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Afghan Whigs: 1965


Afghan Whigs: 1965

Label:Columbia
Release Date:1998
Genre:Rock/Pop

By Scott Carlson | Posted 12/23/1998

How fitting that Whigs’ singer Greg Dulli is an aspiring actor and filmmaker as well as a rock musician. Since the Sub Pop years, he’s conjured a theatrical image for the Whigs—through their old-fashioned suit uniforms and B-side covers of soul tunes such as “The Dark End of the Street” and “Come See About Me”—as the baddest, blackest band in Eddie Vedder’s white alt-rock world. Like Quentin Tarantino, who swiped blaxploitation trappings for his oeuvre, Dulli used his R&B image to separate the Whigs from the flanneled hordes in the early ’90s, and this has carried Dulli and crew’s bad-boy street cred since.

That’s not to say Afghan Whigs is a bad band—quite the opposite. The 1993 album Gentlemen—full of emotional abuse and sexual dysfunction—was Dulli at his most fucked-up, most raw, and most soulful. But now on 1965, after a much-publicized treatment for depression, the always crotch-oriented Dulli plays the plain ol’ lusty lover—an unimaginative Marvin Gaye, his lines replete with “baby,” “I want it,” “shake it,” and other tired pleas as he lures his ladies to bed.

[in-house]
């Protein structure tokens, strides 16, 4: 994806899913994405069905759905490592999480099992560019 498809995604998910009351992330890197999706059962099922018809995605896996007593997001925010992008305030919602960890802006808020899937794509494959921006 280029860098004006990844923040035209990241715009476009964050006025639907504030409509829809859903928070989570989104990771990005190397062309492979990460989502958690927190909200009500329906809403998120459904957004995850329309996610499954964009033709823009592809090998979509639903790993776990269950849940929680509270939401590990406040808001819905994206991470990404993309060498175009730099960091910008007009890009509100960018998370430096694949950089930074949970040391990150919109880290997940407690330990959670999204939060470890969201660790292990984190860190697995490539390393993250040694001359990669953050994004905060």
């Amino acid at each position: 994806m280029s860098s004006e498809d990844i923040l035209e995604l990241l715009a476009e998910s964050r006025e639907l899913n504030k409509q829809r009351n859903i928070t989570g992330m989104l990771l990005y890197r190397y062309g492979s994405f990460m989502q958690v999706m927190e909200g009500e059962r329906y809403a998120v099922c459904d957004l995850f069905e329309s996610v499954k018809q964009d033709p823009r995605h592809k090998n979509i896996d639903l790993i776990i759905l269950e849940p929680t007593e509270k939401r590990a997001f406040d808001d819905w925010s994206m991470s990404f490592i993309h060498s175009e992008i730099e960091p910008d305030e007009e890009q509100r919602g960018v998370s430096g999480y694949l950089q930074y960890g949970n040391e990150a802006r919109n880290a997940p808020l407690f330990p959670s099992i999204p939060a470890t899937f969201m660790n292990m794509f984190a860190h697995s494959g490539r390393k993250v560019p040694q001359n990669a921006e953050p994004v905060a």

However, it’s a great performance for the band and for Dulli the hook maker, who’s added horns and backup singers to flesh out the normally edgy sound. Album openers “Somethin’ Hot,” “Crazy,” “Uptown Again,” and “66” form the most energetic set of songs thus far from the Whigs—here they capture the R&B/soul energy they tout. Although guitarist Rick McCollum commanded a lead-guitar spotlight on Gentlemen and Black Love, he seems to take more of an ensemble approach on 1965. Buying into the soul image, some critics lazily compare him to Stax session picker Steve Cropper; it’s an insult both to the virtuosic Cropper and to McCollum, who’s carved out a style of his own with his languid slide work.

Dulli tones things down for the second half of the album, a mostly successful set of seduction songs. “The Slide Song” captures all of the lusty aims in its fluid, malleable tempo. “John the Baptist,” the most radio-oriented song of the set, is a bit much with its cavalcade of strings, horns, and wailing backing vocals. The noirish blues of “Neglekted” probably best captures Dulli’s celluloid-centered personality, with self-consciously tough-guy lyrics such as “You can fuck my body baby/ But please don’t fuck my mind.” 1965 is a blockbuster, but it’s not Shakespeare. Great action, as they say, but bad dialogue.

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